Emeli Sandé never planned on getting so famous. “I’m quite an introvert,” the multi-platinum singer-songwriter admitted, her long black sleeves pulled protectively around her hands, and her trademark shock of blonde hair wrapped in a headscarf. “I like to hide in basements.” Fittingly, she told me this in her soft Scottish accent as we sat in her cozy underground recording studio. Sandé’s 2012 debut album, Our Version of Events, broke a chart record set by the Beatles and was the U.K.’s highest selling of 2012. But, in the densely soundproofed room, the only sign of this success was the row of MOBO Awards tucked in the corner behind a burning stick of incense.
Sandé began her career by grafting behind the scenes. She caught the industry’s attention with her original songwriting, after her parents sent a CD of her songs to BBC Radio 1Xtra, leading her to quit medical school in 2009 and move to London. In the capital, she began writing tracks with producer Naughty Boy, two of which wound up being Top 10 singles for grime MCs Wiley and Chipmunk (with Sandé on the hooks). The first solo track of hers that I heard was “Daddy,” a menacingly catchy song about addiction, in a low-budget acoustic session on YouTube in 2010. It wasn’t long until she was signed by Virgin/EMI, but even while making moves toward stardom herself, she kept writing for others, including “Half of Me” for Rihanna, and “It Takes Two” with Katy Perry.
In summer of 2011, she released her drum & bass-inflected solo single “Heaven,” and everything changed — to a casual observer, overnight. Soon, Sandé had featured on a U.K. number one single (Professor Green’s “Read All About It”), and she was omnipresent in the media. As well as the White House, she sang at the 2012 Olympics twice, and in an array of increasingly high profile televized and sponsored performances. Among many other awards, her song “Next To Me” won “Most Performed Work” at the 2013 Ivor Novellos — an honor that reflected her relentless schedule. Critics began labeling her “overexposed.”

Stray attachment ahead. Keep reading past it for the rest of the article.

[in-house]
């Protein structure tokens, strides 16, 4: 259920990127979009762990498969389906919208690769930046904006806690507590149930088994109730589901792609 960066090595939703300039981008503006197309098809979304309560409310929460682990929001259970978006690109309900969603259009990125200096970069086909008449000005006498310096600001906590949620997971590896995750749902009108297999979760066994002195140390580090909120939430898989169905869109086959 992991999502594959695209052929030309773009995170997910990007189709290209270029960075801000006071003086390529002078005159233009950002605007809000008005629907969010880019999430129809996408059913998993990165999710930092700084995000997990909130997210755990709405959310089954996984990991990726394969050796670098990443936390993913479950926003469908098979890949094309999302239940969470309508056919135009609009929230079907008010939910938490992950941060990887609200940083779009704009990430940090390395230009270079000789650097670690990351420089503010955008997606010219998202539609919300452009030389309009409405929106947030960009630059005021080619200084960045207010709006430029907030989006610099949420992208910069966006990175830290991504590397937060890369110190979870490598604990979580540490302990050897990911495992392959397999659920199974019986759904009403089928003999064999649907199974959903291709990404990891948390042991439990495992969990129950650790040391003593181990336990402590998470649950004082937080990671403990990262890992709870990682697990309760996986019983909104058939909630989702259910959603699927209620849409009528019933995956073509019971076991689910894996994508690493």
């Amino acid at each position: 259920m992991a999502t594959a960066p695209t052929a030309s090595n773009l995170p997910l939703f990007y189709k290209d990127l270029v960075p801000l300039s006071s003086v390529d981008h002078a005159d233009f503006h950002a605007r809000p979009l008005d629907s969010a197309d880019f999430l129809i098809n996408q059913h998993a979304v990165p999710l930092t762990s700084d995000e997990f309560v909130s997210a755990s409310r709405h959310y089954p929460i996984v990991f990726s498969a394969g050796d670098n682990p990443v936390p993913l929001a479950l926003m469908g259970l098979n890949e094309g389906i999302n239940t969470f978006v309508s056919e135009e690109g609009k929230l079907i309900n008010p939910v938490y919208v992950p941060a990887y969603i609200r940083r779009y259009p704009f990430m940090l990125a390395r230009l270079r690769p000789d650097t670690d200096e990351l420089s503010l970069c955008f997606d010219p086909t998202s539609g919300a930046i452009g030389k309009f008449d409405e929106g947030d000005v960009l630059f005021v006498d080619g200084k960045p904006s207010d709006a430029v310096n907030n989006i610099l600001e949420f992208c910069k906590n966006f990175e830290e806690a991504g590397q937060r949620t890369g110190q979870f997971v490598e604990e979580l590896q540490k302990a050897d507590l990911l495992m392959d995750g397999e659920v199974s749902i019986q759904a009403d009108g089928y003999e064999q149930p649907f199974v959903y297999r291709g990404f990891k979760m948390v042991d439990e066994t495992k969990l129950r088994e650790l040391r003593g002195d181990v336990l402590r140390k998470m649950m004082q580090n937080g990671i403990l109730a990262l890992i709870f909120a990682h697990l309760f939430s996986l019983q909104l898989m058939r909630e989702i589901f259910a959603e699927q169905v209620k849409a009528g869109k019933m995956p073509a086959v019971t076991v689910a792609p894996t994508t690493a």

The trade-off for all that exposure was Sandé’s peace of mind. By the end of 2013, she had retreated almost completely from public view. Her marriage to her long-term (and first) partner, marine biologist Adam Gouraguine, had ended after one year. She was burnt out, and she needed space. Now 29, Sandé can look back on the younger version of herself with the sympathetic yet critical attitude of an older sister. “I wasn’t assertive enough,” she reflected in the studio, her skin mottled under the light of a widescreen TV playing David Attenborough’s The Blue Planet on mute. “I have a much better understanding of myself [now]. I’ve learned how to say no.”
In her time out of the spotlight, that self-awareness has translated into a second album, Long Live The Angels, that builds on the winning pop formula of her first in wiser ways. Her familiar shivery piano ballads and feel-good anthems are intact, but they come with a new sense of exploration: the sounds roam further, the emotions hit deeper. Lead single “Hurts” is a booming clapback that might be the first truly angry Emeli Sandé song. But the album’s highlights are more low-key: R&B tune “Garden” (featuring Jay Electronica), opens with self-affirming poetry from Sandé’s close friend Áine Zion, and swells to a sensual chorus of ooohs on a bed of bass. On her velvet sofa, Sandé discussed heartbreak, family truths, and how she found the strength to do it all again.
Was 2012 a whirlwind for you? What did it feel like?